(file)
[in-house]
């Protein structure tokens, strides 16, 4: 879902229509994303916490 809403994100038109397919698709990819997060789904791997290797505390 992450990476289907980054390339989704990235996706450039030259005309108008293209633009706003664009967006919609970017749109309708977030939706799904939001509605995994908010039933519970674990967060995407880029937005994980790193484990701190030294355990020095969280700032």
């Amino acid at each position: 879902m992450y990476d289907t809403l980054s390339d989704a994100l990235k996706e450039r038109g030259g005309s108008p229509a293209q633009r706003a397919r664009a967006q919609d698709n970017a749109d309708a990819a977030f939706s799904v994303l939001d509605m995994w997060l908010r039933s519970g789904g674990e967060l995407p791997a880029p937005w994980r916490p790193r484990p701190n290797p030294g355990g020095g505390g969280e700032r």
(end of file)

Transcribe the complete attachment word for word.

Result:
[in-house]
């Protein structure tokens, strides 16, 4: 879902229509994303916490 809403994100038109397919698709990819997060789904791997290797505390 992450990476289907980054390339989704990235996706450039030259005309108008293209633009706003664009967006919609970017749109309708977030939706799904939001509605995994908010039933519970674990967060995407880029937005994980790193484990701190030294355990020095969280700032």
């Amino acid at each position: 879902m992450y990476d289907t809403l980054s390339d989704a994100l990235k996706e450039r038109g030259g005309s108008p229509a293209q633009r706003a397919r664009a967006q919609d698709n970017a749109d309708a990819a977030f939706s799904v994303l939001d509605m995994w997060l908010r039933s519970g789904g674990e967060l995407p791997a880029p937005w994980r916490p790193r484990p701190n290797p030294g355990g020095g505390g969280e700032r």